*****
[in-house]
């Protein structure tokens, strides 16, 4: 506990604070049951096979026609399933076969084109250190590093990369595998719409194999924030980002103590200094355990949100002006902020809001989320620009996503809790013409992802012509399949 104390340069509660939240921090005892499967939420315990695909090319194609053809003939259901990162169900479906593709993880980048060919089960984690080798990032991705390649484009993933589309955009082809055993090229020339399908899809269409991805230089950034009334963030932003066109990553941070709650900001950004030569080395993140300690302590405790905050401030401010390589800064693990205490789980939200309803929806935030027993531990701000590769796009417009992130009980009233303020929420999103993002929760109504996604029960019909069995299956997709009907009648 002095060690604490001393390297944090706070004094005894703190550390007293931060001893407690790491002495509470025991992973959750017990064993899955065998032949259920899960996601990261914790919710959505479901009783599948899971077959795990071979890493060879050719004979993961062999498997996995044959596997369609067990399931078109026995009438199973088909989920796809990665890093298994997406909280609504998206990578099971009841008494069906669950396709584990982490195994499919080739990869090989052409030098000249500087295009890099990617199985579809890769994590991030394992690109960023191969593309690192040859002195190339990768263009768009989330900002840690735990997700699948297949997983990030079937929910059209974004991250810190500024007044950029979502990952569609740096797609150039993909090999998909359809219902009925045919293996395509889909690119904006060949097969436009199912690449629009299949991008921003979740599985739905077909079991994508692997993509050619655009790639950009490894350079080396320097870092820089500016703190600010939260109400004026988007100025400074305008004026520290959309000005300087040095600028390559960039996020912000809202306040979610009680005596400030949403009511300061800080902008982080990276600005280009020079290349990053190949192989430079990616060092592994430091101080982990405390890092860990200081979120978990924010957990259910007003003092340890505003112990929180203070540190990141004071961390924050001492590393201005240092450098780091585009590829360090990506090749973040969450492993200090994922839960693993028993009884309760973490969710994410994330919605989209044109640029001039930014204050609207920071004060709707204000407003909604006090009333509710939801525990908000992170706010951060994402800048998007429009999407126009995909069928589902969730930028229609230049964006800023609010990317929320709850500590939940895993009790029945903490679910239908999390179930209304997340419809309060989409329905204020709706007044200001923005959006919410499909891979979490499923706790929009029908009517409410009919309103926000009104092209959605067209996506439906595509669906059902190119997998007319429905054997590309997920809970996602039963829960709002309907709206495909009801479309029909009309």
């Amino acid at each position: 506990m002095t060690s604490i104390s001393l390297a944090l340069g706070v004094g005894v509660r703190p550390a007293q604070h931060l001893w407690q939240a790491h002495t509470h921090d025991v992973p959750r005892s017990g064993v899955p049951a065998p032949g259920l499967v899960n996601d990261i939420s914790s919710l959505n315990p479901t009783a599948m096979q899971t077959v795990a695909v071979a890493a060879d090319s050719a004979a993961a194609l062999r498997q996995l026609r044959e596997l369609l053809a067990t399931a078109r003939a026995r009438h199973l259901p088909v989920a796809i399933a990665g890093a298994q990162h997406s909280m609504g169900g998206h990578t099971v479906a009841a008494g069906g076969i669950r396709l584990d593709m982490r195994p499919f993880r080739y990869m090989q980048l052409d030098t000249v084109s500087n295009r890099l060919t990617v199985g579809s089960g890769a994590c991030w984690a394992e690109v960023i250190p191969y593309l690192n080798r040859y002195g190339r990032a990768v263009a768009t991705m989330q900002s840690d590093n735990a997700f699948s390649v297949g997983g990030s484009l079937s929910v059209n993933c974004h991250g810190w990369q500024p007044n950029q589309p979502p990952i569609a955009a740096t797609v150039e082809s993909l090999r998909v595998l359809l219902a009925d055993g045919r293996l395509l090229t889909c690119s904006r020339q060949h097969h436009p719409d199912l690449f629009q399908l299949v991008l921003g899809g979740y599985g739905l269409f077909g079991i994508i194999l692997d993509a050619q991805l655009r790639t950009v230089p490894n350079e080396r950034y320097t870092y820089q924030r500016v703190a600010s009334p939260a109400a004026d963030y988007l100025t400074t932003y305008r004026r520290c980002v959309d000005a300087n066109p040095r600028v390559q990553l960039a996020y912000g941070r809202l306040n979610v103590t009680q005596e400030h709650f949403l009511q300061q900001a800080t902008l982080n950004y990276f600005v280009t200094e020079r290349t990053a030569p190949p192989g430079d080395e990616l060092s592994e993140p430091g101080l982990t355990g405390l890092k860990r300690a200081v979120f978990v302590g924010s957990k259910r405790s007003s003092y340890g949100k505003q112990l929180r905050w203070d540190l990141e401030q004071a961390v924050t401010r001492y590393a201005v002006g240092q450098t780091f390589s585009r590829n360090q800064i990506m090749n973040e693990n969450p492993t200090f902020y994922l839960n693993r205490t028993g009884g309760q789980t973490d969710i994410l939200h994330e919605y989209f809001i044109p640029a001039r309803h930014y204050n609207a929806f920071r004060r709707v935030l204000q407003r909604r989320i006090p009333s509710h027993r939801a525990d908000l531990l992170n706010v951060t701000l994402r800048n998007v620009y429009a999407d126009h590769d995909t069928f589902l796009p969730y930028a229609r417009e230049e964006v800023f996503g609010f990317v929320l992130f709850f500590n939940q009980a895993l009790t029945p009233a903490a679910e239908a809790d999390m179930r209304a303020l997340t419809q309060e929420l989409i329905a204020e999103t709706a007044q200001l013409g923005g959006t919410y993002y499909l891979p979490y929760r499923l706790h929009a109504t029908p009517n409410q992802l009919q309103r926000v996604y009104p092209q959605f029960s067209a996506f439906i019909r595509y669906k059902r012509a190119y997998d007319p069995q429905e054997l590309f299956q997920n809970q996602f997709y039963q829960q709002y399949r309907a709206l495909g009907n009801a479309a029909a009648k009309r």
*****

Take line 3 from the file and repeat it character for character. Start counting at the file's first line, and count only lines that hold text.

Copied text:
């Amino acid at each position: 506990m002095t060690s604490i104390s001393l390297a944090l340069g706070v004094g005894v509660r703190p550390a007293q604070h931060l001893w407690q939240a790491h002495t509470h921090d025991v992973p959750r005892s017990g064993v899955p049951a065998p032949g259920l499967v899960n996601d990261i939420s914790s919710l959505n315990p479901t009783a599948m096979q899971t077959v795990a695909v071979a890493a060879d090319s050719a004979a993961a194609l062999r498997q996995l026609r044959e596997l369609l053809a067990t399931a078109r003939a026995r009438h199973l259901p088909v989920a796809i399933a990665g890093a298994q990162h997406s909280m609504g169900g998206h990578t099971v479906a009841a008494g069906g076969i669950r396709l584990d593709m982490r195994p499919f993880r080739y990869m090989q980048l052409d030098t000249v084109s500087n295009r890099l060919t990617v199985g579809s089960g890769a994590c991030w984690a394992e690109v960023i250190p191969y593309l690192n080798r040859y002195g190339r990032a990768v263009a768009t991705m989330q900002s840690d590093n735990a997700f699948s390649v297949g997983g990030s484009l079937s929910v059209n993933c974004h991250g810190w990369q500024p007044n950029q589309p979502p990952i569609a955009a740096t797609v150039e082809s993909l090999r998909v595998l359809l219902a009925d055993g045919r293996l395509l090229t889909c690119s904006r020339q060949h097969h436009p719409d199912l690449f629009q399908l299949v991008l921003g899809g979740y599985g739905l269409f077909g079991i994508i194999l692997d993509a050619q991805l655009r790639t950009v230089p490894n350079e080396r950034y320097t870092y820089q924030r500016v703190a600010s009334p939260a109400a004026d963030y988007l100025t400074t932003y305008r004026r520290c980002v959309d000005a300087n066109p040095r600028v390559q990553l960039a996020y912000g941070r809202l306040n979610v103590t009680q005596e400030h709650f949403l009511q300061q900001a800080t902008l982080n950004y990276f600005v280009t200094e020079r290349t990053a030569p190949p192989g430079d080395e990616l060092s592994e993140p430091g101080l982990t355990g405390l890092k860990r300690a200081v979120f978990v302590g924010s957990k259910r405790s007003s003092y340890g949100k505003q112990l929180r905050w203070d540190l990141e401030q004071a961390v924050t401010r001492y590393a201005v002006g240092q450098t780091f390589s585009r590829n360090q800064i990506m090749n973040e693990n969450p492993t200090f902020y994922l839960n693993r205490t028993g009884g309760q789980t973490d969710i994410l939200h994330e919605y989209f809001i044109p640029a001039r309803h930014y204050n609207a929806f920071r004060r709707v935030l204000q407003r909604r989320i006090p009333s509710h027993r939801a525990d908000l531990l992170n706010v951060t701000l994402r800048n998007v620009y429009a999407d126009h590769d995909t069928f589902l796009p969730y930028a229609r417009e230049e964006v800023f996503g609010f990317v929320l992130f709850f500590n939940q009980a895993l009790t029945p009233a903490a679910e239908a809790d999390m179930r209304a303020l997340t419809q309060e929420l989409i329905a204020e999103t709706a007044q200001l013409g923005g959006t919410y993002y499909l891979p979490y929760r499923l706790h929009a109504t029908p009517n409410q992802l009919q309103r926000v996604y009104p092209q959605f029960s067209a996506f439906i019909r595509y669906k059902r012509a190119y997998d007319p069995q429905e054997l590309f299956q997920n809970q996602f997709y039963q829960q709002y399949r309907a709206l495909g009907n009801a479309a029909a009648k009309r």